Later 1800s American Violin

This fiddle came in a package deal from a collector in Simsbury Connecticut.  It was so badly damaged and abused I nearly hung it on the wall for permanent collection of dust.  Here are the chronological images over ten weeks.  As you can see, it was a lot of “back to the table” for this old survivor  …  more text to follow this decade.

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This violin was a “trade” instrument bought by someone who played in theater pits and gazebos and taverns. Before radio, live music was the standard. And this violin was played until it was falling apart! At some point she was roughly pressed into left-handed action, its pegs rudely swapped into different holes. A proficient yet indifferent repair in the ’20s may have blunted the tone, as we shall see . . .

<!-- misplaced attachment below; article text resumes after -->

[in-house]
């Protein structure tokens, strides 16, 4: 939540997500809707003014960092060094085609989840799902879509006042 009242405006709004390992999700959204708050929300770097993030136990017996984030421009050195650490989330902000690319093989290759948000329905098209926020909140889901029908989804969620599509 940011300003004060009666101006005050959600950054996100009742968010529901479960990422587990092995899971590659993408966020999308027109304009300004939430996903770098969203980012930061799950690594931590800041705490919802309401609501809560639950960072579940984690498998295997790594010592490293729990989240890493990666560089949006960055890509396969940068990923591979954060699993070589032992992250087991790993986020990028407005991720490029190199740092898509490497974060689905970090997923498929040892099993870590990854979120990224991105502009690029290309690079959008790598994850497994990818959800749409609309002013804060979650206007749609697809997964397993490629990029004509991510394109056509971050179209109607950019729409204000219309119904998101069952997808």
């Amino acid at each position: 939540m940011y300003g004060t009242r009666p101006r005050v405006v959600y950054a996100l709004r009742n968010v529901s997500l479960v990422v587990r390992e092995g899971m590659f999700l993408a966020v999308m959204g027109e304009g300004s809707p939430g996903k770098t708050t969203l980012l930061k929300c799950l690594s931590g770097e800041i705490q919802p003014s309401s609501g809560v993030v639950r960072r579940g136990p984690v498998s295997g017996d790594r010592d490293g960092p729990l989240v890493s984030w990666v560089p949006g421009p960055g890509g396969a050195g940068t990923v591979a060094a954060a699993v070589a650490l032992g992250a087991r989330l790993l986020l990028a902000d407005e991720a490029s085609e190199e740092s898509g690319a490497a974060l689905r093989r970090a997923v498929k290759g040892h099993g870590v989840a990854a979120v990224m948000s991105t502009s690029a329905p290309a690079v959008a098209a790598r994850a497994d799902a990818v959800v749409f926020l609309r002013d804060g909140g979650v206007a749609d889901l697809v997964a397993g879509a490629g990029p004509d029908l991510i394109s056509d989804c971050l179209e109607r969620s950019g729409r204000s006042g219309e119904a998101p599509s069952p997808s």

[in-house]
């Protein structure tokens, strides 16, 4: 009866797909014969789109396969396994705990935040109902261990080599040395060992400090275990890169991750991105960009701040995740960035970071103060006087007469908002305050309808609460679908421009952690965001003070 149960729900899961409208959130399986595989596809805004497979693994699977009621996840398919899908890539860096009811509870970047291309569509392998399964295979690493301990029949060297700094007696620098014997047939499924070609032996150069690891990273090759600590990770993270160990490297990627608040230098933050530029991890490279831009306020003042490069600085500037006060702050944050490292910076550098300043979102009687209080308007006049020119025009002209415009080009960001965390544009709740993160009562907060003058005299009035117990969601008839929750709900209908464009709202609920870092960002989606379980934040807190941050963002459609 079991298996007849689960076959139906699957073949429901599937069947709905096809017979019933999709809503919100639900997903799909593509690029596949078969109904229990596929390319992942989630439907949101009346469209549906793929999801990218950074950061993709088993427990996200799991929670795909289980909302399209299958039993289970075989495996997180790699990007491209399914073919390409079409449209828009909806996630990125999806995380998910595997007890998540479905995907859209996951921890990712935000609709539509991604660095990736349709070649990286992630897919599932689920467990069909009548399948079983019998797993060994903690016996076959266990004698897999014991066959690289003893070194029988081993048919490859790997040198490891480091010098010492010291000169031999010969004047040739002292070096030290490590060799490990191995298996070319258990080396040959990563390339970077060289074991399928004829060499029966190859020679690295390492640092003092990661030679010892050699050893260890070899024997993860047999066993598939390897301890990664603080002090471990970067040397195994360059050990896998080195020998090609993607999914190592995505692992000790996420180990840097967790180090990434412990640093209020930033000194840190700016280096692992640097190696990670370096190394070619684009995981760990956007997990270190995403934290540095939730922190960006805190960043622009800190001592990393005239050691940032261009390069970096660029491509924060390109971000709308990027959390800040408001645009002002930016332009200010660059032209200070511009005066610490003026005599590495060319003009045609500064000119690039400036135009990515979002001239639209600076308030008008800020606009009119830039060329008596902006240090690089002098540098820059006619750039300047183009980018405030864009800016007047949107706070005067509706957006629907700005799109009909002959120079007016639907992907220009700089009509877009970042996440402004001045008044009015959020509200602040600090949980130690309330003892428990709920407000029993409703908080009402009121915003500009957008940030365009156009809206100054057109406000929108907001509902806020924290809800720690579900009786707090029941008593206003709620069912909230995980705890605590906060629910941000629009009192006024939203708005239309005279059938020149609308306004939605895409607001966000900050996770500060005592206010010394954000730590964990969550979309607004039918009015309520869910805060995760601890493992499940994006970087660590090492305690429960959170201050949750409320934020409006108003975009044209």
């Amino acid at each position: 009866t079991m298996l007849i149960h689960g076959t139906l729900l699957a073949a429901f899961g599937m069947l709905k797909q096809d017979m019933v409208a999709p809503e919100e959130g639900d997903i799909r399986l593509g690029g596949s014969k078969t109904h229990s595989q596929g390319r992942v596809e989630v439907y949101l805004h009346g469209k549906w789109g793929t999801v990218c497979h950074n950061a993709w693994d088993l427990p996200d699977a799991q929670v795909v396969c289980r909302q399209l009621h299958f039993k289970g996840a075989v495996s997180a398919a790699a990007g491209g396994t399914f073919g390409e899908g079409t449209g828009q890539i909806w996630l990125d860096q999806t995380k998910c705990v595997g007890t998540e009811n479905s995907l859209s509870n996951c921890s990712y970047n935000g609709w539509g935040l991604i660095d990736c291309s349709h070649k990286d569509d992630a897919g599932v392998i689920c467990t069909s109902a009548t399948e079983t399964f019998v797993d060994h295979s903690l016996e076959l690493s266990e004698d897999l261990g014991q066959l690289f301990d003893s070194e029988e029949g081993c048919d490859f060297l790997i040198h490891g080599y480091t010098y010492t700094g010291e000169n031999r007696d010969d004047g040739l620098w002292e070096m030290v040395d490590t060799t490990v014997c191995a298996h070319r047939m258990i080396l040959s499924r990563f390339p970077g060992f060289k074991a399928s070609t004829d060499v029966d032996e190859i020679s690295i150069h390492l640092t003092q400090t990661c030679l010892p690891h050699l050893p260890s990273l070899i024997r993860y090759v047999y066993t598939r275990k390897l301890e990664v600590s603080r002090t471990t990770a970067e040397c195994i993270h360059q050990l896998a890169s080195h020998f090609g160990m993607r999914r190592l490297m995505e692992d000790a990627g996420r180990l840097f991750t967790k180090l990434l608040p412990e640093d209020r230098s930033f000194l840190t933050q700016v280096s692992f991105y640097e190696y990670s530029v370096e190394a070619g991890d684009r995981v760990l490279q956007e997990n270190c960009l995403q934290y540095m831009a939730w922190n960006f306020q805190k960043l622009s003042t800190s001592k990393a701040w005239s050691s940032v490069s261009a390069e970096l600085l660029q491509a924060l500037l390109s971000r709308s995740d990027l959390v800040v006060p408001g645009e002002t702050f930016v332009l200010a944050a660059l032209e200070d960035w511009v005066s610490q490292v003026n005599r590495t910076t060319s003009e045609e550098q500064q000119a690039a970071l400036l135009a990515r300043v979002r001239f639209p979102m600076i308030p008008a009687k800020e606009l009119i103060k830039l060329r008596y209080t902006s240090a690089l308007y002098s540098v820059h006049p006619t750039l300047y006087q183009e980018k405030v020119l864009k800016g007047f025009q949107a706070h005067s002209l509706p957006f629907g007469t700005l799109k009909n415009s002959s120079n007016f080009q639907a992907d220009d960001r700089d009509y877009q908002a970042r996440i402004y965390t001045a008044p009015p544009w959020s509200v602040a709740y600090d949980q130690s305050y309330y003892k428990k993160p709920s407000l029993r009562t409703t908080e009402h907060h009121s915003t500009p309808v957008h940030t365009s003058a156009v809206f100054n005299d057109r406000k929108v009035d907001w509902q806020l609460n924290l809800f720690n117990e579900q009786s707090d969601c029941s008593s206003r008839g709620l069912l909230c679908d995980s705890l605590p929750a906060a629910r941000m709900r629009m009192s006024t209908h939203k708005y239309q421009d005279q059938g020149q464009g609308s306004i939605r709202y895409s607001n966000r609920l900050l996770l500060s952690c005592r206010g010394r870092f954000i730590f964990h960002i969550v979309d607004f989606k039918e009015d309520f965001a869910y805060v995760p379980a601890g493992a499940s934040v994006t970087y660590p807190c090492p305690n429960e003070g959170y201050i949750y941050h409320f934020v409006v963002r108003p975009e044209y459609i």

Here you can see we’ve bushed the peg holes and are touching up the peg box.

We think it is done . . . but it is not.  The tone?  Regrettable.  I’m advised to sand her to wood and practice lacquering.  But I have an idea.  See how shiny it is in these two following images?

Back for round three. Improve the pegs, nut, fingerboard, action. Possibly the sound post and bridge. But the real dirt? In removing impacted dirt from the finish, I discover someone brushed a clear spirit lacquer over the whole thing, probably during repairs in the 1920s. So I aggressively remove this layer of finish, to get down to the original varnish of the late 1800s.

Voilà! Back to a natural look. Like my favorite jeans. The tone? You’re transported to an 1890s music hall. An 1880s tavern. Back when a person could play for their bread and beans, 50 hours a week.

This gem of Americana is in the instrument collection of a prominent rebuilder of guitars. We are flattered to be so included!

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